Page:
“Conventional testing tries to squash the tasting experience to fit into a simple system that’s easy to analyse,” the company says. “Instead, we’ve designed our system so it’s able to capture rich tasting data and understand flavour in its full complexity.”

What is possible now with AI in NPD was unimaginable a year ago. And the possibilities that will be offered a year from now are hard to get a handle on. The only hurdle is human.

“A company’s ability to adapt to change and new ways of working is the biggest barrier to the advancements of AI in a real-life application,” says Pearmine of Black Swan Data, which works with PepsiCo, General Mills and Coty.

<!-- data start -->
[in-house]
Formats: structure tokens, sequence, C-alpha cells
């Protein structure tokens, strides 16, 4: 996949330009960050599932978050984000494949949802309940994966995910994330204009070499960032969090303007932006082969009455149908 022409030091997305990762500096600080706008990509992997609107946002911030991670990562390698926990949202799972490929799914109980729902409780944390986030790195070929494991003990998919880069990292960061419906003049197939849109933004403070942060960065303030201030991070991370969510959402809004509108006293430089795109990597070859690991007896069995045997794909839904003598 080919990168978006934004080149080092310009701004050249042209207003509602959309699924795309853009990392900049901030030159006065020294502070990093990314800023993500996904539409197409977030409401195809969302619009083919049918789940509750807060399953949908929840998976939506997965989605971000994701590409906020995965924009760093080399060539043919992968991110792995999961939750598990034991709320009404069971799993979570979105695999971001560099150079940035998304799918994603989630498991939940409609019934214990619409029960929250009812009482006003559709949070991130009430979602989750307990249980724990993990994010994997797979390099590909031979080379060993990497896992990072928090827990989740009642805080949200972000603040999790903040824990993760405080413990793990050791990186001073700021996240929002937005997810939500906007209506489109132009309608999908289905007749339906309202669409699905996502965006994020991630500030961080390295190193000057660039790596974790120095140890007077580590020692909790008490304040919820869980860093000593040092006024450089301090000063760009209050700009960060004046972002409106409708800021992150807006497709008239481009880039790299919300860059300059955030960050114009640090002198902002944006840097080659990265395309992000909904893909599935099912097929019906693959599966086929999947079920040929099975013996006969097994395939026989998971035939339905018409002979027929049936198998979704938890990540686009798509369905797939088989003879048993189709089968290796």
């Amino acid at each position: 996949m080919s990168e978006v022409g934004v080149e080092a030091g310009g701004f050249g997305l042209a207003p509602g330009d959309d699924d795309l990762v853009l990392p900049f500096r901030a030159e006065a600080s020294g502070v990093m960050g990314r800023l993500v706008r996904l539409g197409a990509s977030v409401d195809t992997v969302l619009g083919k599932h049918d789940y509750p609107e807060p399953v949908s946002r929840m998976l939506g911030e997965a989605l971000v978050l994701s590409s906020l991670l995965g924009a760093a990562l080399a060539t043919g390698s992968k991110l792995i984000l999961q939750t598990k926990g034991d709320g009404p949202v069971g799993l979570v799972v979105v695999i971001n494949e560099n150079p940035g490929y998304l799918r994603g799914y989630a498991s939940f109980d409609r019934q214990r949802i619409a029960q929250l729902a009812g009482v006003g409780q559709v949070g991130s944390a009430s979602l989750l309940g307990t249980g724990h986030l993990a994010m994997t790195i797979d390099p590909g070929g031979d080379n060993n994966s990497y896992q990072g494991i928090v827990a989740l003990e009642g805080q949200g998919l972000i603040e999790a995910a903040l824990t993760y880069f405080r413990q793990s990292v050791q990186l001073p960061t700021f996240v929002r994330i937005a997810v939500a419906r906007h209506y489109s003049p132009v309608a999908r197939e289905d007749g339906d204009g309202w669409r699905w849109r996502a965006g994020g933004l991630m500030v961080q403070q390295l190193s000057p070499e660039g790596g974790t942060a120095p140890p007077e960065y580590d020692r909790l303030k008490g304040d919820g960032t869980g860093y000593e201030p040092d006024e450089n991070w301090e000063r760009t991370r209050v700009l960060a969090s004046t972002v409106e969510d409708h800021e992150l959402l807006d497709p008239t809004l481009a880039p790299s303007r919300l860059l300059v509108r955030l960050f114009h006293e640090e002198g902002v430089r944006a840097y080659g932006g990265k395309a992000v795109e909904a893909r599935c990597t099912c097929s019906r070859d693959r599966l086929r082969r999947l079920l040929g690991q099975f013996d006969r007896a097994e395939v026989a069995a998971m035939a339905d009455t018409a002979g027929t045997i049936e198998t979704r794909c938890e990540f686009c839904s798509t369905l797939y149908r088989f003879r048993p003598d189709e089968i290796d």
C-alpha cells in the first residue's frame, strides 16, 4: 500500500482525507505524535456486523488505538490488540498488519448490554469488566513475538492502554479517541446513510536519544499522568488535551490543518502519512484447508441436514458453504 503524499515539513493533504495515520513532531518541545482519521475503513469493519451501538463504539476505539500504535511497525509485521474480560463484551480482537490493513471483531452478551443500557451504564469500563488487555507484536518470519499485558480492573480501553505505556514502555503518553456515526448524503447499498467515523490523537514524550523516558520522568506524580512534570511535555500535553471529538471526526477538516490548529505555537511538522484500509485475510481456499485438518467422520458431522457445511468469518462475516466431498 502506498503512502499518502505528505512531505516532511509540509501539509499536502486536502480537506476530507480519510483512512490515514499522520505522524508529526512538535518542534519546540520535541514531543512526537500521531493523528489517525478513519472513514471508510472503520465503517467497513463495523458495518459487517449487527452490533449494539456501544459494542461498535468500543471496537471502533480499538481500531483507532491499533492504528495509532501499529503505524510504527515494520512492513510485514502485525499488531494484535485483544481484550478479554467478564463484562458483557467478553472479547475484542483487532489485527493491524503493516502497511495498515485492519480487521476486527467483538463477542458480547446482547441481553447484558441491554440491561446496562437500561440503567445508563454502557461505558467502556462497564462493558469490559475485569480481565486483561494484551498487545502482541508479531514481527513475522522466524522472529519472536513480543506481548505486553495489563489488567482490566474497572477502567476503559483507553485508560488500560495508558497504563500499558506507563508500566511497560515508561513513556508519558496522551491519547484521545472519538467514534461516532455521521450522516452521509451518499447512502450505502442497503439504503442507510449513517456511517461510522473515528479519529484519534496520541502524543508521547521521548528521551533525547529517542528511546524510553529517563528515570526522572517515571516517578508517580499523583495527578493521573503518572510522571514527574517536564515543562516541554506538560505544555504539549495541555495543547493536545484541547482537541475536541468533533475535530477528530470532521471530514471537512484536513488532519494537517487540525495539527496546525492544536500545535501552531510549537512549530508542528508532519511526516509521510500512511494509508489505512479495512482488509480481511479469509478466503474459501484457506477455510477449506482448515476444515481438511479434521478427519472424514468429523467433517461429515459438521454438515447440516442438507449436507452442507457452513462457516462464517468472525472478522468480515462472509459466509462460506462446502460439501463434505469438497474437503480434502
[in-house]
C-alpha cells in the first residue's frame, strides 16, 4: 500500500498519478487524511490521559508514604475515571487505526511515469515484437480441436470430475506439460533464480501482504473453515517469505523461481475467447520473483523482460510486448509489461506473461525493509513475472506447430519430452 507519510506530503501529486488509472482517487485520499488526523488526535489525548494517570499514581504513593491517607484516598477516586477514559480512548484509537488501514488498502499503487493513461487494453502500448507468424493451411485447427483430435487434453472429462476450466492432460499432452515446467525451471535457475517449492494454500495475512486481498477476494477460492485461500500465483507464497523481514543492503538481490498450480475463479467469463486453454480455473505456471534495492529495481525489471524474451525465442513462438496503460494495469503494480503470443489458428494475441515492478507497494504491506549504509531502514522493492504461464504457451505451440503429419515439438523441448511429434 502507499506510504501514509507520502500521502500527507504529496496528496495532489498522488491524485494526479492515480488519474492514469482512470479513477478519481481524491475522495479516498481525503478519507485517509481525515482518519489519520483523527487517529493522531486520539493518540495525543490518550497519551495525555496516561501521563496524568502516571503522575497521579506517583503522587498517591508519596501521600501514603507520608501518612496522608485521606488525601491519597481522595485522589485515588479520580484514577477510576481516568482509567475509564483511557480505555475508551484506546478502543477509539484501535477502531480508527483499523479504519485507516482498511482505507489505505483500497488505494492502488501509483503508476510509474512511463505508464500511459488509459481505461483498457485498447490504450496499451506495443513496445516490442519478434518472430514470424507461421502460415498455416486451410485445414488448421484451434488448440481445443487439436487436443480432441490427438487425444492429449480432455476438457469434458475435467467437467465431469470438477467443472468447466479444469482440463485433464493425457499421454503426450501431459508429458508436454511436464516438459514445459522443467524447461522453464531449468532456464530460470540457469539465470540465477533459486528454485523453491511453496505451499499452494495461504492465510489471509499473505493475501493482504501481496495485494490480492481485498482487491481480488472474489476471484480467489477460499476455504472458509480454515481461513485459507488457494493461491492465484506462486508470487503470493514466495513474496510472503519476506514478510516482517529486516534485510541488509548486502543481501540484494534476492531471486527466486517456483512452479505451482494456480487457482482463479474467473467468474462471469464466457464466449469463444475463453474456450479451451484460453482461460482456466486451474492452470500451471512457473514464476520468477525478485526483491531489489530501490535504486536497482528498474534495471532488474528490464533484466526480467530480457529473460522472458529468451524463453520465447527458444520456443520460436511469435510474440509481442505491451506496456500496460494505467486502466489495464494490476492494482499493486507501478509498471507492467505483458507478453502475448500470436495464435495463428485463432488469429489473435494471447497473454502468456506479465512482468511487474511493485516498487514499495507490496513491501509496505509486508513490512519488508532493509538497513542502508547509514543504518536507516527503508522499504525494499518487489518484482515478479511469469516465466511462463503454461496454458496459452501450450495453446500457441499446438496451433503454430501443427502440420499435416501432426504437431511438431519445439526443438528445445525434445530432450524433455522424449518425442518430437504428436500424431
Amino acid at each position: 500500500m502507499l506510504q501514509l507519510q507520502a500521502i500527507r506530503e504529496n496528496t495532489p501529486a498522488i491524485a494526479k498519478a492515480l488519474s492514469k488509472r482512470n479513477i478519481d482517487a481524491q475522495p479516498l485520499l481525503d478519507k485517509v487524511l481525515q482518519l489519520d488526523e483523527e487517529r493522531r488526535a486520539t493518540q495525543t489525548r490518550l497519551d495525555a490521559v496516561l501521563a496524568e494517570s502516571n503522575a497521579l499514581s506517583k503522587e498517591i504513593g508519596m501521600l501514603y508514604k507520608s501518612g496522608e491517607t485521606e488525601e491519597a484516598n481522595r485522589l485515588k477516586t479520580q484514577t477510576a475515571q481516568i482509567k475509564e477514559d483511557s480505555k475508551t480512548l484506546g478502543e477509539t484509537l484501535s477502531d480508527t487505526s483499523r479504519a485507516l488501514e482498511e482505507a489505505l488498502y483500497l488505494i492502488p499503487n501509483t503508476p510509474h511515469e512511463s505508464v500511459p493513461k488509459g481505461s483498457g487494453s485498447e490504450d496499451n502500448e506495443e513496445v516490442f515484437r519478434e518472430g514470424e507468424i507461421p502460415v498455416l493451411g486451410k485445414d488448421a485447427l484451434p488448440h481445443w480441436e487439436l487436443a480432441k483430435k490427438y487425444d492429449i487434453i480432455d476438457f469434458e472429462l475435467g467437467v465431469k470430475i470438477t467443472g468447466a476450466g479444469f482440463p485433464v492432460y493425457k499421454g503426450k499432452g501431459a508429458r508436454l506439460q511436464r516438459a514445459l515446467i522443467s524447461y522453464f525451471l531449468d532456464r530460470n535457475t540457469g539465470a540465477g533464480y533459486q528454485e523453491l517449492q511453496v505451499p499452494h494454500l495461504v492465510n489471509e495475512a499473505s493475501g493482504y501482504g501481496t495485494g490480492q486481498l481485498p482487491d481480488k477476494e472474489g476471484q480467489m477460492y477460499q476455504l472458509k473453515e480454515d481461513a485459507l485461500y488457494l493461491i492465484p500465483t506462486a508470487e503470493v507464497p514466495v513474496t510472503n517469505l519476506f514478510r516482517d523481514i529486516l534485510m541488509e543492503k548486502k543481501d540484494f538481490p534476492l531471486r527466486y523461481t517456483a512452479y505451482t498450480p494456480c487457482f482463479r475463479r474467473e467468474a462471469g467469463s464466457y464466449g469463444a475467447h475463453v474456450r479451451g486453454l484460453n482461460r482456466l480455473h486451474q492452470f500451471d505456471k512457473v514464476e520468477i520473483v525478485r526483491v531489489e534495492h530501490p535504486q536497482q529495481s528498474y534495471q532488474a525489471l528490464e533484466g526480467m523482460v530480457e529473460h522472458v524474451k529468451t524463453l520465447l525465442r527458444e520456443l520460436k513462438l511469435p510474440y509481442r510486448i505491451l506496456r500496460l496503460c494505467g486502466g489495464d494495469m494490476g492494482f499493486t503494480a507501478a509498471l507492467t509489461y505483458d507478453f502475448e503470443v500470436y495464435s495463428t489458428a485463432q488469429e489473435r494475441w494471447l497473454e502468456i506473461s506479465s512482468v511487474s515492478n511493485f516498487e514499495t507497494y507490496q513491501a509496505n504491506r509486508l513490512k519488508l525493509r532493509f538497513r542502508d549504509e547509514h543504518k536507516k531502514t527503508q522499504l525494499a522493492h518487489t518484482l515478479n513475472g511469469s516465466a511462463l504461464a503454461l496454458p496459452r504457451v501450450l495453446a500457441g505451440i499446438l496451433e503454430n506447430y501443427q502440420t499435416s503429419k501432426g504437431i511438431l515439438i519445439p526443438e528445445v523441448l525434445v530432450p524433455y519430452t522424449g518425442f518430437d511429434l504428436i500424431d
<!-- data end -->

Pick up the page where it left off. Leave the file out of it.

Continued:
“It’s hard to convince someone to adopt something transformative, when they feel their job depends on things remaining the same”

“The question fmcg leaders should be asking is, what happens if we don’t move at the same rate as technology?” he sums up. “Those that do will continue to disrupt and win. Those that don’t will lose relevance and get left behind.”

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An early example of an overtly AI developed product was Lynx A.I. body spray. It was created in collaboration with Firmenich, which used its AI software plus Lynx’s consumer trends research and expertise to design the fragrance. The processing of more than 46 terabytes of data resulted in the unique scent combination, launched late last year.

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Waitrose tapped Tastewise’s AI-powered insights to develop its 26 SKU, own-brand Japanese range ‘Japan Menyū’ which launched in September. Tastewise found the cuisine was a growing trend in the UK, with 15% more discussions on social media versus last year.